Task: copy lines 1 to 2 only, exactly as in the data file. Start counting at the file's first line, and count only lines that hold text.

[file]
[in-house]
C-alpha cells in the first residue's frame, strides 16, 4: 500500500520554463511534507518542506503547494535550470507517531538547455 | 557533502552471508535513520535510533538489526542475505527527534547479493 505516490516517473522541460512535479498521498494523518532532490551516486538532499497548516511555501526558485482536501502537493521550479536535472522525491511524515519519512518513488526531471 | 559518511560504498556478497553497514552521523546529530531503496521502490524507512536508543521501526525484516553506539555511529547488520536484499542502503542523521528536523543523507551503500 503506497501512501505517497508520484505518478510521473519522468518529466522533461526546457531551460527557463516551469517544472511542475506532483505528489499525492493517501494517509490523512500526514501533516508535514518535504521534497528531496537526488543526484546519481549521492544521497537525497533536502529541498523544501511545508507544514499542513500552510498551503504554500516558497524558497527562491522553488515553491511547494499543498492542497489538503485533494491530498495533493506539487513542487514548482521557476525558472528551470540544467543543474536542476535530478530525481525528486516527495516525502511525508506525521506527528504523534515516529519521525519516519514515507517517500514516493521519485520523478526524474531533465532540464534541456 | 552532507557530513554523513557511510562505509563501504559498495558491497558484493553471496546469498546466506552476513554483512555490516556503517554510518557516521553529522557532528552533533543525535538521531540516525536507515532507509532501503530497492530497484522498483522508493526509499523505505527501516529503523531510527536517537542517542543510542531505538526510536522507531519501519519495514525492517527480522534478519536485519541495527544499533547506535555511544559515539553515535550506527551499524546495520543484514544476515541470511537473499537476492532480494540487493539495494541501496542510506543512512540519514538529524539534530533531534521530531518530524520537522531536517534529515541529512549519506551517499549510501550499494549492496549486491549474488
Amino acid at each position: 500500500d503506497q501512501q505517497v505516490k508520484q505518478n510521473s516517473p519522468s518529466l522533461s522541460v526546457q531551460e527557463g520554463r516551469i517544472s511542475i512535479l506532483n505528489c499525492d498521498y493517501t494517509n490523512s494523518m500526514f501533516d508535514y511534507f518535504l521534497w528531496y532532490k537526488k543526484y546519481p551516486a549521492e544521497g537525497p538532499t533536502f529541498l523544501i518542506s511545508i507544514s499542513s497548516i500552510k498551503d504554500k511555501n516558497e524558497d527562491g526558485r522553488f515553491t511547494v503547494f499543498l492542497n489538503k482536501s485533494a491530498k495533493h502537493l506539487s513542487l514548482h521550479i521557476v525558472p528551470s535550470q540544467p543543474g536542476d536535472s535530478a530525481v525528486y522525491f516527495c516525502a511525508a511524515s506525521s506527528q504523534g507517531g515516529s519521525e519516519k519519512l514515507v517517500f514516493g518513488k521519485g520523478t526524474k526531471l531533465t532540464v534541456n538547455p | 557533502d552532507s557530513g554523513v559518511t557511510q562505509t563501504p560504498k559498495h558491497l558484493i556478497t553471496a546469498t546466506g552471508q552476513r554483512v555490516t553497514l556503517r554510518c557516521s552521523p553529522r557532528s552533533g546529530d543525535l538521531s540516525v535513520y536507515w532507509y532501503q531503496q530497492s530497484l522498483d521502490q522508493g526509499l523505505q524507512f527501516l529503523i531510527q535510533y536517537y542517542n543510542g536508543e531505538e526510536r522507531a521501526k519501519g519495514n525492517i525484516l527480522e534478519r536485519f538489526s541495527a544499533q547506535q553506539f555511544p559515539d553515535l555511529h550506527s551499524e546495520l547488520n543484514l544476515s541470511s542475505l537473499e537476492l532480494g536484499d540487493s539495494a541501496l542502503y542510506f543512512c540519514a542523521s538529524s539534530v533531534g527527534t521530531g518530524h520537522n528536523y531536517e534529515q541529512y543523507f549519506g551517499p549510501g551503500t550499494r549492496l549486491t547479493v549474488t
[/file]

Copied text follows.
[in-house]
C-alpha cells in the first residue's frame, strides 16, 4: 500500500520554463511534507518542506503547494535550470507517531538547455 | 557533502552471508535513520535510533538489526542475505527527534547479493 505516490516517473522541460512535479498521498494523518532532490551516486538532499497548516511555501526558485482536501502537493521550479536535472522525491511524515519519512518513488526531471 | 559518511560504498556478497553497514552521523546529530531503496521502490524507512536508543521501526525484516553506539555511529547488520536484499542502503542523521528536523543523507551503500 503506497501512501505517497508520484505518478510521473519522468518529466522533461526546457531551460527557463516551469517544472511542475506532483505528489499525492493517501494517509490523512500526514501533516508535514518535504521534497528531496537526488543526484546519481549521492544521497537525497533536502529541498523544501511545508507544514499542513500552510498551503504554500516558497524558497527562491522553488515553491511547494499543498492542497489538503485533494491530498495533493506539487513542487514548482521557476525558472528551470540544467543543474536542476535530478530525481525528486516527495516525502511525508506525521506527528504523534515516529519521525519516519514515507517517500514516493521519485520523478526524474531533465532540464534541456 | 552532507557530513554523513557511510562505509563501504559498495558491497558484493553471496546469498546466506552476513554483512555490516556503517554510518557516521553529522557532528552533533543525535538521531540516525536507515532507509532501503530497492530497484522498483522508493526509499523505505527501516529503523531510527536517537542517542543510542531505538526510536522507531519501519519495514525492517527480522534478519536485519541495527544499533547506535555511544559515539553515535550506527551499524546495520543484514544476515541470511537473499537476492532480494540487493539495494541501496542510506543512512540519514538529524539534530533531534521530531518530524520537522531536517534529515541529512549519506551517499549510501550499494549492496549486491549474488